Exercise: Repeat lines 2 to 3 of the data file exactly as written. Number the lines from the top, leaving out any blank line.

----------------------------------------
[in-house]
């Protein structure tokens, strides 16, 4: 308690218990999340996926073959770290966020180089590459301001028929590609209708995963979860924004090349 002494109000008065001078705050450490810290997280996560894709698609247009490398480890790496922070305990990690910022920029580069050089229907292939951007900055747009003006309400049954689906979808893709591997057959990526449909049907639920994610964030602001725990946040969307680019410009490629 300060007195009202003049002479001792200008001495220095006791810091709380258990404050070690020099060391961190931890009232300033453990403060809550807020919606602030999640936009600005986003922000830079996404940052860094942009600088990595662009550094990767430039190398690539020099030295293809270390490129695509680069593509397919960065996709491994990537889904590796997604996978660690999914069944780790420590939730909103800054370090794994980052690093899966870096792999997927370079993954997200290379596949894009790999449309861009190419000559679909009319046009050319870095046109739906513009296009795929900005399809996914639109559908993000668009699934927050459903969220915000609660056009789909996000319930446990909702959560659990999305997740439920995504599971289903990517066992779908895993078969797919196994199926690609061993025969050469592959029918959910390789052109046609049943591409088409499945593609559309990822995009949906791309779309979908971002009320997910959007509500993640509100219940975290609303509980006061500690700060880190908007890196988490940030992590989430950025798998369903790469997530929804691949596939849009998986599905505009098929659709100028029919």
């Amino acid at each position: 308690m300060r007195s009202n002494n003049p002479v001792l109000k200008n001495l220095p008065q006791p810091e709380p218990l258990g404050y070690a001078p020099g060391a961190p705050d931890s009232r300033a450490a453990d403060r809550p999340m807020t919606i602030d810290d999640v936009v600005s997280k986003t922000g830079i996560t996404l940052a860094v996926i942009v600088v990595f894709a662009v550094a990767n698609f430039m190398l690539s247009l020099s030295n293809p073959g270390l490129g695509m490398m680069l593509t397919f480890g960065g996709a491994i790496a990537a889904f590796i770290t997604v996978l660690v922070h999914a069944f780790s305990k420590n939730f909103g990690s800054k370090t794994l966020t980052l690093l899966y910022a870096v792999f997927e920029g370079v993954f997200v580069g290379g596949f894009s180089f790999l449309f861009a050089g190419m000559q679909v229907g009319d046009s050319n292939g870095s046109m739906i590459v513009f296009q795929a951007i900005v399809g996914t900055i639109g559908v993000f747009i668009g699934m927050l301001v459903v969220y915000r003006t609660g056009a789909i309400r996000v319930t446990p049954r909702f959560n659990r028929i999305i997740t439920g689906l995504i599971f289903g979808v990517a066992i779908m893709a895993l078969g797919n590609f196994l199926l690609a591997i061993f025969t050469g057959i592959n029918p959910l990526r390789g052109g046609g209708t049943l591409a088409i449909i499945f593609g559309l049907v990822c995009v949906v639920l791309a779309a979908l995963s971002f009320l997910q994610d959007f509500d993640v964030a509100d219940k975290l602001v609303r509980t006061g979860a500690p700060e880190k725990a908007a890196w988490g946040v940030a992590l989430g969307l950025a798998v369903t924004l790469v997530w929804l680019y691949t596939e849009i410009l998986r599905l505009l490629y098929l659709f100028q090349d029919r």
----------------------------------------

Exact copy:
């Protein structure tokens, strides 16, 4: 308690218990999340996926073959770290966020180089590459301001028929590609209708995963979860924004090349 002494109000008065001078705050450490810290997280996560894709698609247009490398480890790496922070305990990690910022920029580069050089229907292939951007900055747009003006309400049954689906979808893709591997057959990526449909049907639920994610964030602001725990946040969307680019410009490629 300060007195009202003049002479001792200008001495220095006791810091709380258990404050070690020099060391961190931890009232300033453990403060809550807020919606602030999640936009600005986003922000830079996404940052860094942009600088990595662009550094990767430039190398690539020099030295293809270390490129695509680069593509397919960065996709491994990537889904590796997604996978660690999914069944780790420590939730909103800054370090794994980052690093899966870096792999997927370079993954997200290379596949894009790999449309861009190419000559679909009319046009050319870095046109739906513009296009795929900005399809996914639109559908993000668009699934927050459903969220915000609660056009789909996000319930446990909702959560659990999305997740439920995504599971289903990517066992779908895993078969797919196994199926690609061993025969050469592959029918959910390789052109046609049943591409088409499945593609559309990822995009949906791309779309979908971002009320997910959007509500993640509100219940975290609303509980006061500690700060880190908007890196988490940030992590989430950025798998369903790469997530929804691949596939849009998986599905505009098929659709100028029919």
């Amino acid at each position: 308690m300060r007195s009202n002494n003049p002479v001792l109000k200008n001495l220095p008065q006791p810091e709380p218990l258990g404050y070690a001078p020099g060391a961190p705050d931890s009232r300033a450490a453990d403060r809550p999340m807020t919606i602030d810290d999640v936009v600005s997280k986003t922000g830079i996560t996404l940052a860094v996926i942009v600088v990595f894709a662009v550094a990767n698609f430039m190398l690539s247009l020099s030295n293809p073959g270390l490129g695509m490398m680069l593509t397919f480890g960065g996709a491994i790496a990537a889904f590796i770290t997604v996978l660690v922070h999914a069944f780790s305990k420590n939730f909103g990690s800054k370090t794994l966020t980052l690093l899966y910022a870096v792999f997927e920029g370079v993954f997200v580069g290379g596949f894009s180089f790999l449309f861009a050089g190419m000559q679909v229907g009319d046009s050319n292939g870095s046109m739906i590459v513009f296009q795929a951007i900005v399809g996914t900055i639109g559908v993000f747009i668009g699934m927050l301001v459903v969220y915000r003006t609660g056009a789909i309400r996000v319930t446990p049954r909702f959560n659990r028929i999305i997740t439920g689906l995504i599971f289903g979808v990517a066992i779908m893709a895993l078969g797919n590609f196994l199926l690609a591997i061993f025969t050469g057959i592959n029918p959910l990526r390789g052109g046609g209708t049943l591409a088409i449909i499945f593609g559309l049907v990822c995009v949906v639920l791309a779309a979908l995963s971002f009320l997910q994610d959007f509500d993640v964030a509100d219940k975290l602001v609303r509980t006061g979860a500690p700060e880190k725990a908007a890196w988490g946040v940030a992590l989430g969307l950025a798998v369903t924004l790469v997530w929804l680019y691949t596939e849009i410009l998986r599905l505009l490629y098929l659709f100028q090349d029919r």